Not only is 'Juliet and Me' getting a new lease of life, but another Sherbs song recently got a bit of an airing again as well, with French band Daft Punk sampling 'We Ride Tonight'. "Yeah, it's amazing how those sort of things happen," Garth admits. "And the bit they used was just my bit; the keyboard bit. They didn't use any of the melody or the lyrics, just the music. And for that, they have to pay a royalty and it just amazed me. I thought 'Why didn't they just play it again themselves? What was so unique about the way I did it?' Although, having said that, it's impossible to copy things. It really is. You can have the same instrument and play the same part, exactly the same notes and whatever happens, you can never do it exactly the same. It would be impossible. So maybe that's why Daft Punk chose to use it. Maybe there was something in it that made it different."

On closer listening, Garth was also surprised to discover a further link between Daft Punk's song, 'Contact', and Sherbet/Sherbs. "The whole concept of that song is from a Sherbet song called 'Survival Reprise' from the album 'Life...is For Living'. The only dialogue is from a Russian cosomonaut and it's about the docking of the Soyuz spacecraft in about 1972. If you play 'Survival Reprise' and play 'Contact', you'll see that the concept of the songs is the same. So it's not like a plagarism issue. The fact that they used a Sherbs song for the sample and a Sherbet song for the concept is more than a coincidence. It's got to be. So what's happened, I think, is that they've probably found the Sherbs song and thought 'Well, I wonder what else these guys did' and then found the other thing and thought 'Hey, that would be interesting for us to do in a slightly different way.' And I'm sure that's what happened. I have no doubt that we've had an influence on one of the variations of Daft Punk's styles. The music is different but it's the whole broad concept of the way it ends with the whole sort of flowing synthesiser. There are parallels all through the song."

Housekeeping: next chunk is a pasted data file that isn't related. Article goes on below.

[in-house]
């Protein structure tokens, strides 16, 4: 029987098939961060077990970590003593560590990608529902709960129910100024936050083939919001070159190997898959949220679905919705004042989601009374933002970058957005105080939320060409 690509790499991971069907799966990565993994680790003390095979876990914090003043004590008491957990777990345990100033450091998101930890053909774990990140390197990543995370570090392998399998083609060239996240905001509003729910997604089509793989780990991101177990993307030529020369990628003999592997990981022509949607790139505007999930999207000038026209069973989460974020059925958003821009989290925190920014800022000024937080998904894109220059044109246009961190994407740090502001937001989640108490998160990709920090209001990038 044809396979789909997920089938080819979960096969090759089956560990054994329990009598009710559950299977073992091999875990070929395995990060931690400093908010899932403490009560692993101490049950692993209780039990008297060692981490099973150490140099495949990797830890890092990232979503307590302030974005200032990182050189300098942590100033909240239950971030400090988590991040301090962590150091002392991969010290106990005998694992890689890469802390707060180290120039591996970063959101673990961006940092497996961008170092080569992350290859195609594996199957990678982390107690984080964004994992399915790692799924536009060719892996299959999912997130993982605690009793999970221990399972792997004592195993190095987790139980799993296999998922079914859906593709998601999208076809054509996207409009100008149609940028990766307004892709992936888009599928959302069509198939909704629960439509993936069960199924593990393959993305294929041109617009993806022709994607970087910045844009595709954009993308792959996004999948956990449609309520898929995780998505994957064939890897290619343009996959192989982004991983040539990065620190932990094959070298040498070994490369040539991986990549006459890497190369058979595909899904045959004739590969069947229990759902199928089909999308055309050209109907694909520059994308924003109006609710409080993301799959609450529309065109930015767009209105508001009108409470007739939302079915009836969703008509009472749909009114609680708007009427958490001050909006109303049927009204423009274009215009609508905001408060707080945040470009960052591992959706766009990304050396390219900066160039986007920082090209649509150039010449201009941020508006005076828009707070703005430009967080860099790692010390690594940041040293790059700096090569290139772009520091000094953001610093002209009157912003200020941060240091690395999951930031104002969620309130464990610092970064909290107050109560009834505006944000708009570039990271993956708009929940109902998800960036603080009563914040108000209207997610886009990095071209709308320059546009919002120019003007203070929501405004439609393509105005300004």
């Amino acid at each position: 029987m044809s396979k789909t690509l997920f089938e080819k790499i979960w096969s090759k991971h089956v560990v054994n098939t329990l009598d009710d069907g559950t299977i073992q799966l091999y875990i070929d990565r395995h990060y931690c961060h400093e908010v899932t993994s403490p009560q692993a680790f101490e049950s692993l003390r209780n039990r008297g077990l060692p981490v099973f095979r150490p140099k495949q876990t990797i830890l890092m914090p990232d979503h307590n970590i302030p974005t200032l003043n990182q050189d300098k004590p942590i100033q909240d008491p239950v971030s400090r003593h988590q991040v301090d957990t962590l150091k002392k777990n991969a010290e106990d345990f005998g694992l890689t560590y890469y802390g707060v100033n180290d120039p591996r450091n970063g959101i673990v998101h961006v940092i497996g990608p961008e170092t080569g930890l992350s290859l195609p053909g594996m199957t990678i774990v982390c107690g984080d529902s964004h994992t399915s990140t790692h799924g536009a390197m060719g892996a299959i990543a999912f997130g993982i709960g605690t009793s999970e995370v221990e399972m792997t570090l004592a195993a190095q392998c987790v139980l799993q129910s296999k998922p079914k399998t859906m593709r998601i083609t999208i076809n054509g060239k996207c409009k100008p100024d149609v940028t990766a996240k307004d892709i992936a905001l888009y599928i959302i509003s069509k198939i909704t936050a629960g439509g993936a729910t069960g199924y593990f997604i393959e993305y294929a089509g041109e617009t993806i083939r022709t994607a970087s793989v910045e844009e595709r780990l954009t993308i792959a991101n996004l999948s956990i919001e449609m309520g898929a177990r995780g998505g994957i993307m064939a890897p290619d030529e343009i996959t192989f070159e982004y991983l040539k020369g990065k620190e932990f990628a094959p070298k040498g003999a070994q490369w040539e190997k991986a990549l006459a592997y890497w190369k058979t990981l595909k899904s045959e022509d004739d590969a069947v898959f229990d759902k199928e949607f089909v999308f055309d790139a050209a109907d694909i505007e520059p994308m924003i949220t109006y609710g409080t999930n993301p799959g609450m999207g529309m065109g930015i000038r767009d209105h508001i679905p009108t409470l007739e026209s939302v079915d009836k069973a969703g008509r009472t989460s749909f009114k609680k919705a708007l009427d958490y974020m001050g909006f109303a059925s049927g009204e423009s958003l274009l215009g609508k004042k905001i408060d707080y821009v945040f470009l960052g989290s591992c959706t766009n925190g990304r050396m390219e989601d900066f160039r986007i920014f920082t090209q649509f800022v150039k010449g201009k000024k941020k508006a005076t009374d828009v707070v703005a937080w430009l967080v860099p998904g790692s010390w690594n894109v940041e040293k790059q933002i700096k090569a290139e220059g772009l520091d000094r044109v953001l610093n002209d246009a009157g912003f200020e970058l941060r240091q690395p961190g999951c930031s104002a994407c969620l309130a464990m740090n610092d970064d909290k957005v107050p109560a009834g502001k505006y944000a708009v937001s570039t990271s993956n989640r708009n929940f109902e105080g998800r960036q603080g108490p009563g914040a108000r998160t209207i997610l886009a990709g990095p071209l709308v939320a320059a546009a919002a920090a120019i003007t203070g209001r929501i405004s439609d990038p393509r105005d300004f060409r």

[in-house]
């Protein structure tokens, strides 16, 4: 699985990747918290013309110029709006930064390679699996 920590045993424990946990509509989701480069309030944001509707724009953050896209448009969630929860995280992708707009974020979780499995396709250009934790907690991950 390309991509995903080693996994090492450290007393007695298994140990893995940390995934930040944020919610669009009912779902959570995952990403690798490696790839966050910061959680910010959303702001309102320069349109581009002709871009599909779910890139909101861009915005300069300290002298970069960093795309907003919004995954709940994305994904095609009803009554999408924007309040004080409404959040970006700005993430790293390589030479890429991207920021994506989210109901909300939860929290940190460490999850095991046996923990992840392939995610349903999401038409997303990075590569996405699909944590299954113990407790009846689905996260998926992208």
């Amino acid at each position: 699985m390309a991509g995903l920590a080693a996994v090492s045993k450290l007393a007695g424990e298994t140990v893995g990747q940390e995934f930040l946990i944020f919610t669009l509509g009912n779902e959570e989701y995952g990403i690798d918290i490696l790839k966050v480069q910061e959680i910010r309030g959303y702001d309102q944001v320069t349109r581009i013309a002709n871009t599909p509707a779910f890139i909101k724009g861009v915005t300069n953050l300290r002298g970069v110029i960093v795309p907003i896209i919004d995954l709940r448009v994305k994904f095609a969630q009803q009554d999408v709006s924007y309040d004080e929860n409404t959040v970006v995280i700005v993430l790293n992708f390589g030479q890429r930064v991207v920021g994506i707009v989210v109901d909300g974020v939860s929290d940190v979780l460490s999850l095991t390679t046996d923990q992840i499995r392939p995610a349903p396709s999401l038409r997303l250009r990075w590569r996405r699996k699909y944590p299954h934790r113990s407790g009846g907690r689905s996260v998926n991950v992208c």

I admit that I was not at all familiar with Daft Punk before this sampling surfaced and drew my attention to their music. Garth says that it was the same for him. "But I had to listen to the song which they sampled and I thought 'You're kidding me! They've sampled this song and taken the concept from another song.' "

So Garth's music continues to have an impact and to be an influence to many people, even more than thirty years after it was originally written and recorded. "It's very humbling," he concedes. "I'm just trying to write some great music to satisfy my self expectations and if other people can grab something out of that, that's a huge bonus and I guess that's what allows me to make a living out of doing it; it does sort of have some kind of appeal beyond my four walls."

by Sharyn Hamey



Copyright © 2013 Sharyn Hamey. All Rights Reserved

Last updated by Rock Club 40 Dec 29, 2013.